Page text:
Recapture: The billing to tenants of their pro rata share of increased operating expenses after those expenses have been incurred and paid for by the landlord.

Projected Operating Expense Increase: A “good faith” estimate by the owner as to current operating expense increases over a base year, which are billed to the tenant as additional rent.

Ownership Costs: The cost to the owner to own the building, service existing debt, or receive a return on his equity. Also included would be costs of capital improvements, repair and upkeep which would not be considered standard operating costs.

Operating Expenses: Those expenses necessary for the day-to-day operation of the building which have been outlined above. Included can also be amortization of capital improvements which are necessary or required for the more efficient operation of the building or to meet certain code costs.

Amortization of Tenant Improvements or Tenant Allowances: The return to the landlord over the term of the lease those costs included in the landlord’s building standard work letter and any other costs which landlord has agreed to assume or amortize.

 

RENT TERMINOLOGY

Free Rent: Period of time in which the tenant occupies the premises under the lease but does not pay rent.

Stair-Stepped Rent: A rental rate which increases by fixed amount during the period of the lease term.

Rental Increases/Rental Review: Changes in the base rent during the term of the lease. Not to be confused with operating expense recapture increase or expense billings, usually tied to “fair market” or C.P.I reviews.

Effective Rent: The dollar per square foot per year figure which the tenant pays on an average over the term of the lease. This would be the average of specified rents in a stair-stepped lease as well as the average of a lease with a substantial free rent period. Example: A 5-year lease with 6 months’ free rent offers 10% discount from the face rent.

Face Rate (Contract Rate): The identified rental rate in a lease which is subsequently discounted by concessions offered by the landlord, also known as contract rate.

Concessions: Those inducements offered by a landlord to a tenant to sign a lease. Common concessions are free rent, extra tenant improvement allowances, payment of moving costs and lease pick-ups.

Lease Pick-Up: Landlord’s commitment to pay the costs associated with assuming the financial obligation of paying a tenant’s rent in premises to be vacated which are still under lease.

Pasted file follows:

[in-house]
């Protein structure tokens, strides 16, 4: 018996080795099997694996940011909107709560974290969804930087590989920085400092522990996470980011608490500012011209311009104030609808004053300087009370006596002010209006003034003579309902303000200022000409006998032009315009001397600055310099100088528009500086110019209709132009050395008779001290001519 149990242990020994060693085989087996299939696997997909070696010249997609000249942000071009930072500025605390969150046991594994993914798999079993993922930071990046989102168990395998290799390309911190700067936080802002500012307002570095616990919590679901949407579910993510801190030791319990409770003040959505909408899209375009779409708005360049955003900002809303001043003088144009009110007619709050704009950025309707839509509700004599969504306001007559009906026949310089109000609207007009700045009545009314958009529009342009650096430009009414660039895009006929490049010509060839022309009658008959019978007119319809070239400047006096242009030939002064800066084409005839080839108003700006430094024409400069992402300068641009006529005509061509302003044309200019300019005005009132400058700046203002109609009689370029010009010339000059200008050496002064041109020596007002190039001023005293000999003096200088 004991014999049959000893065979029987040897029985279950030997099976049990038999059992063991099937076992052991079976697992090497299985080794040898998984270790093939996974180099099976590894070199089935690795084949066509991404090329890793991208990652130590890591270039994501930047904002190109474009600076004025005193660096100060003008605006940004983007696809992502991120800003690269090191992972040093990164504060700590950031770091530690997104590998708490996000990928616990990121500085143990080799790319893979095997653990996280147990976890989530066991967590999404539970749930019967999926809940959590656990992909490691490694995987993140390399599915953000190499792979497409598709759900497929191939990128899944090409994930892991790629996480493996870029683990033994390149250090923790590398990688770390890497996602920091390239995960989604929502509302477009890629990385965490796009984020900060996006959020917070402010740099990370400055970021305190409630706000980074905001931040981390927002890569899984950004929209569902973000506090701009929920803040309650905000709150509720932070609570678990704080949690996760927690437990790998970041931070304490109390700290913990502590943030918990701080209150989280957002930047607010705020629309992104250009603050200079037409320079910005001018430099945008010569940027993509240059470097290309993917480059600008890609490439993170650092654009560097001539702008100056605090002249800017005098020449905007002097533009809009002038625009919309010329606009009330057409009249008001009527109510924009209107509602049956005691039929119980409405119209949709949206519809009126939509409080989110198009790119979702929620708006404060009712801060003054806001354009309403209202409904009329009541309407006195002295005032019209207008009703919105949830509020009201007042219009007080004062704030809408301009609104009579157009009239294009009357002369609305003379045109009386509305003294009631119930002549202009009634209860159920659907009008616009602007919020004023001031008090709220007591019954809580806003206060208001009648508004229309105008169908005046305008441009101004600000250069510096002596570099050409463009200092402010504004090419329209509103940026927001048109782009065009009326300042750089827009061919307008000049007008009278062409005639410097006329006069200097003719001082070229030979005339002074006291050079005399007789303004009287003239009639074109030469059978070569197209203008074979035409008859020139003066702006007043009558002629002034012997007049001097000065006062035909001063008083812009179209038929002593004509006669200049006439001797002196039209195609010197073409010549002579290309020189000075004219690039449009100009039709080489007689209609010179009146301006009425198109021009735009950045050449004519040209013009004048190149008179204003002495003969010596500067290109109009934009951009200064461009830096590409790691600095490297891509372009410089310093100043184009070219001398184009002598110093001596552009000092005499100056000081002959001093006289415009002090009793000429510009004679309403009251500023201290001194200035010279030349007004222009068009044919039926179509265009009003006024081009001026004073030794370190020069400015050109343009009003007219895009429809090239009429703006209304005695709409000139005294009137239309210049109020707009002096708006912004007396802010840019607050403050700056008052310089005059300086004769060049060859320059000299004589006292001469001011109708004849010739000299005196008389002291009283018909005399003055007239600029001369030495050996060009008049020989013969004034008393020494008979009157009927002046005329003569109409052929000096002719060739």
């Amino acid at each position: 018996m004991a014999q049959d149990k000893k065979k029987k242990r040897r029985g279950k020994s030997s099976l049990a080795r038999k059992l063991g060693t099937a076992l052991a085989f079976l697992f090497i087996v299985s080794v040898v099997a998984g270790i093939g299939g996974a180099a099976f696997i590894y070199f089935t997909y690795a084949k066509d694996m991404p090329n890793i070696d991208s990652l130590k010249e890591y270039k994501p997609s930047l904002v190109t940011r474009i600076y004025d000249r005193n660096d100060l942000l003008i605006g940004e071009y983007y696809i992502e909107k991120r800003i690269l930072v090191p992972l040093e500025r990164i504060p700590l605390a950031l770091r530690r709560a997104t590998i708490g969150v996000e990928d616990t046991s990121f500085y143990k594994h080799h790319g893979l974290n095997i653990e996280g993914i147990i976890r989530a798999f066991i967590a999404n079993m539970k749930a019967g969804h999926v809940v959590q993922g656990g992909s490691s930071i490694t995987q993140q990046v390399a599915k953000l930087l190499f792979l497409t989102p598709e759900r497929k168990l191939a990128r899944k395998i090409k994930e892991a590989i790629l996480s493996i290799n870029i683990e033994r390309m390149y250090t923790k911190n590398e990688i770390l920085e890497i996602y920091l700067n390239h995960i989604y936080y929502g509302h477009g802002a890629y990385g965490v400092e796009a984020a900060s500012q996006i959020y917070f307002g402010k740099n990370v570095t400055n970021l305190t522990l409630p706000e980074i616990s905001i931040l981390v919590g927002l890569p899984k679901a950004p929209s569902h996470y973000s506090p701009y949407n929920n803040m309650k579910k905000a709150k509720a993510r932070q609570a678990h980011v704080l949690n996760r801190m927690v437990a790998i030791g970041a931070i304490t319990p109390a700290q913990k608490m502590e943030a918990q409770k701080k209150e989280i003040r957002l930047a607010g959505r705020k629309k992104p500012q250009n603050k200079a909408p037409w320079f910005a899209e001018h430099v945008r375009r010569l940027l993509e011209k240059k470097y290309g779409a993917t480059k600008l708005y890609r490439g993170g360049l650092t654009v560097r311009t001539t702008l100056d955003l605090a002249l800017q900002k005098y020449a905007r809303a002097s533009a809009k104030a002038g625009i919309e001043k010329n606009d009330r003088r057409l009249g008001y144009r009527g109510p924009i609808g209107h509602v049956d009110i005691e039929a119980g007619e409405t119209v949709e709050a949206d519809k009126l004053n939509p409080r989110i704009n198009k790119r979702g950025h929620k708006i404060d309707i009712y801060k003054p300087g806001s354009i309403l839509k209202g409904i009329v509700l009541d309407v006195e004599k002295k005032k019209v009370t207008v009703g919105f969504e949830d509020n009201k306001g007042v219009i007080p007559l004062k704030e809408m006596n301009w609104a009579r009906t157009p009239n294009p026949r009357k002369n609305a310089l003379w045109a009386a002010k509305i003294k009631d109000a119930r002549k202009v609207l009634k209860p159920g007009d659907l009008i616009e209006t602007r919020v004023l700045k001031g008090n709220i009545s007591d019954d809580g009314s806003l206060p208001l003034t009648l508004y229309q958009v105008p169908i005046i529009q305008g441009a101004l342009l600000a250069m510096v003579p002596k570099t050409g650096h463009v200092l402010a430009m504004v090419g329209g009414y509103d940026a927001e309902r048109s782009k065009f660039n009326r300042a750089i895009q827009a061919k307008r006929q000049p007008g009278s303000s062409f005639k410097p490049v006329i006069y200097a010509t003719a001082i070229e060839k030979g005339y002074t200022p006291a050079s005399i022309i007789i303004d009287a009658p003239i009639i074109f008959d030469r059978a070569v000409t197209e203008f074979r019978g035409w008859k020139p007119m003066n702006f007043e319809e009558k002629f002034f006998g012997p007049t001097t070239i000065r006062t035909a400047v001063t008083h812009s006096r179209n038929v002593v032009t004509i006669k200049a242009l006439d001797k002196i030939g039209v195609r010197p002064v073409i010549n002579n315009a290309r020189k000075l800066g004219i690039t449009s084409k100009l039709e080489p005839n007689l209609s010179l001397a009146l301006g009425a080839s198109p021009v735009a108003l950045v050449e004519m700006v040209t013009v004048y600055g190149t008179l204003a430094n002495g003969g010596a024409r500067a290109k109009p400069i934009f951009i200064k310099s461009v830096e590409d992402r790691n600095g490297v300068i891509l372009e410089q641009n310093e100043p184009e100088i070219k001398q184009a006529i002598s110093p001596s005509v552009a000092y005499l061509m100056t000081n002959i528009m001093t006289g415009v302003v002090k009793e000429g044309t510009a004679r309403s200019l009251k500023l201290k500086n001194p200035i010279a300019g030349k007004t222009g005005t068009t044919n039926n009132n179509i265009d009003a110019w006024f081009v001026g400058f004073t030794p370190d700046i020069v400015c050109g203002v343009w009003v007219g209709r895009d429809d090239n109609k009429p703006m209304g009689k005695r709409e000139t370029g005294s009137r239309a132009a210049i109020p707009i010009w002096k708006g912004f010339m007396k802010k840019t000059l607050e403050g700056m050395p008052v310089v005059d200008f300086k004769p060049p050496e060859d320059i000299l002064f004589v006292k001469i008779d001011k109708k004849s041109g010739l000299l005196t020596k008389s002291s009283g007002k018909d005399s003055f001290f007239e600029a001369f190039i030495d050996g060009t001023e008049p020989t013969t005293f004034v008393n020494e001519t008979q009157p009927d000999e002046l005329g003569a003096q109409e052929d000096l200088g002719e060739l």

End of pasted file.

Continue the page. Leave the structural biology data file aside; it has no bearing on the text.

Lease Buy-Out: A cash inducement offered by a landlord to a tenant’s previous landlord to cancel the remaining term of the tenant’s lease.

Sublease: Leasing of premises by one party to another for the remaining balance of an existing lease term.

Moving Allowance: An offer by a landlord to pay all or part of tenant’s moving costs.

Fair Market Value: The rental value of space similar to the leased premises for comparison purposes in rental adjustments.

Pre-Lease: Leasing of premise in a building under construction which is not yet ready for occupancy.

 

IMPROVEMENTS & ALLOWANCES

Tenant Improvements Building Standards: Standard building materials and quantities as identified by the landlord which are to be provided at no cost to the tenant to improve tenant premises. Normally included are partitioning, doors, walls, hardware, ceiling lighting, window and floor coverings, telephone and electrical outlets and HVAC (heating, Ventilation and Air Conditioning Systems).

Building Standard Work Letter: A document which delineates the type and quality of materials and quantities to be furnished by the landlord as building standard.

Work Letter: A document which would include the above plus any additional items to be paid for by the landlord or by the tenant with an indication as to who is responsible for each item.

Improvement Allowance: The estimated or dollar value of the building standard work letter being offered by the landlord.

Above Building Standard: Materials not included in the work letter which are subject to negotiation between the landlord and tenant.

Amortization of Tenant Improvements: An agreement on the part of the landlord to pay for above-building standard improvements and amortize those improvements at a defined interest rate over a fixed term as additional rental.

Turnkey: A complete build-out of tenant’s premises to the tenant’s specifications.